It's also too bad that DivShare has messed up their site. If any of you have been trying to get material on the broken links, let me know. I found my stash of material on one of my external hard drives, so I should be able to send them over e-mail. As I have time in the future, I would have uploaded this material to photobucket and remake the links, however, photobucket changed the free user agreement and I'm unsure as to what will work and what won't. Contact me so I can send material directly over e-mail.

Here are some general page short cuts for you...

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A message to new wood shop teachers who may have stumbled onto this site!

Because of spam... this site has been closed for quite some time now, but if you would like to join, we could use some new blood. The older guys have been retiring and thinning out the ranks. I didn't ask permission to post this, but I found out from a new member that he did this to gain access.... Send an e-mail to tech@woodcraft.com I have noticed that this is helping new members get into the site while keeping the spammers out.


I've seen at least thirteen new members have signed up since making this notice.
woodshopteacher@cableNOSPAMone.net
LAST



tbockman
Posted: Tuesday, July 28, 2020 3:09:31 PM
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Oneida may want to host this thread on their website if Woodcraft bails out!

When we were in the middle of our first distance learning lockout, Woodcraft had the woodworkingteachers.com server get hacked. That is why this disappeared. I only found this out because I was trying so hard to make contact with their tech department. I badly wanted to download this thread since it has so much good information that I still use every school year.

Eventually I heard from September Fleming telling me they lost all the data and were no longer going to host us. A few days later she contacted me to let me know they were able to restore it long enough for me to retrieve what I wanted, so I worked all weekend to get everything I could. I have suggested that we should advertise Woodcraft so we can stay running.

Then this week I had the opportunity to talk with Oneida and they may want to host us. It may be wishful thinking on my part because they might only want the story I have of installing their system. I'll know more later.

Speaking of the Oneida dust control system, I've made a few more custom adjustments. The dust around certain operations is still enough of a problem that I wanted to try to reduce it anywhere I could.

The scroll saws are a good example of this. My earlier attempt at a scrollnado type experiment ended when student decided they didn't like having it in their way, so I had to come up with something easier to adjust and use.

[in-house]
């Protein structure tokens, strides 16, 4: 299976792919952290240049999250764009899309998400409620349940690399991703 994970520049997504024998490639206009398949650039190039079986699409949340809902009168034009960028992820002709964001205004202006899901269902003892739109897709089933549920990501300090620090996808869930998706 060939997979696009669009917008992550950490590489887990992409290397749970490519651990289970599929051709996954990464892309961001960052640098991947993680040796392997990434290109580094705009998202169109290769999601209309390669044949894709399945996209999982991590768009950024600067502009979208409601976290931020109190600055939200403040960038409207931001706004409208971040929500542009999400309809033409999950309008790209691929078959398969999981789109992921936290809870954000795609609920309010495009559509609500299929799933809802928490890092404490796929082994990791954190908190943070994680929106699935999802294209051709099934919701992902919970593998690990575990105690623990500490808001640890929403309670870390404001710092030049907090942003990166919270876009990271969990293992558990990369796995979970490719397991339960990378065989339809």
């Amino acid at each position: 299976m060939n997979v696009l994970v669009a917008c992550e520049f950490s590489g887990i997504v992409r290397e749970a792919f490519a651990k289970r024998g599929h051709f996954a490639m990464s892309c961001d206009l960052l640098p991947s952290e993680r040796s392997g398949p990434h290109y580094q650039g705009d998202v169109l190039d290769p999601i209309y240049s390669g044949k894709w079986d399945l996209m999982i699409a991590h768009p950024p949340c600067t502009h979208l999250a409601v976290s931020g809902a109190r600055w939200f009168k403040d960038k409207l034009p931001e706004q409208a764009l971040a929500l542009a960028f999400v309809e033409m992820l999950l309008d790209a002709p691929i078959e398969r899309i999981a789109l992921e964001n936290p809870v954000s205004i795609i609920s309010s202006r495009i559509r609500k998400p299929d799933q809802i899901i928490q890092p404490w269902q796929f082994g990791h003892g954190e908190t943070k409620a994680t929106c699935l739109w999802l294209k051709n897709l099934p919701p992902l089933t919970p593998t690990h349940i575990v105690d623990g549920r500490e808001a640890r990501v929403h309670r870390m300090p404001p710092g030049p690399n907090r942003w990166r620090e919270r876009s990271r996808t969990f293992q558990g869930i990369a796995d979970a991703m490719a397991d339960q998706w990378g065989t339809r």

To add a better dust pick up on this machine, I started with a piece of angle iron. After making a 1/4" pilot hole, I borrowed a step bit and enlarged the hole to fit the flex tubing.



Then after shaping it the way I wanted it to look, I drilled a 1/4" mounting hole. Waiting to shape it made clamping easier for both operations.



Using 1" garbage disposal hose (the least expensive way by obtaining it from Home Depot), I attached the flex tubing to the saw.



This is tapped into the system below the saw.



The larger hose and the flex adjustments work so well, I wish I would have thought of this sooner, but at that time I had run out of money. I would like to have made the flex tube longer, but the way we did this cost only $20 per machine. Once the students are back to school, I will know if we will have to make them longer, but right now, they really really really work. I'm totally serious. What a difference. Once I have video evidence, I will try to find a way to post it.

I also plan on giving out information on everything I am doing to teach classes remotely. I occasionally come across other teachers items and know many of you would appreciate the help.

Even if woodworkingteachers does shut down, hang in there. Contact me anytime by removing the red... woodshopteacher@(NO-SPAM)cableone.net

Here are some general page short cuts for you...

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tbockman
Posted: Thursday, July 30, 2020 8:58:16 AM
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Joined: 11/17/2006
Posts: 0


An Important Announcement

This site is scheduled to come down!

Before that happens, I want you to know...
how much it has meant to me to share what I do!

If you haven't already done so, contact me and I will share my google drive! Actually, it takes up two drives because of the additional construction curriculum I also have.

This is an opportunity to show how well my curriculum can be used for distance learning!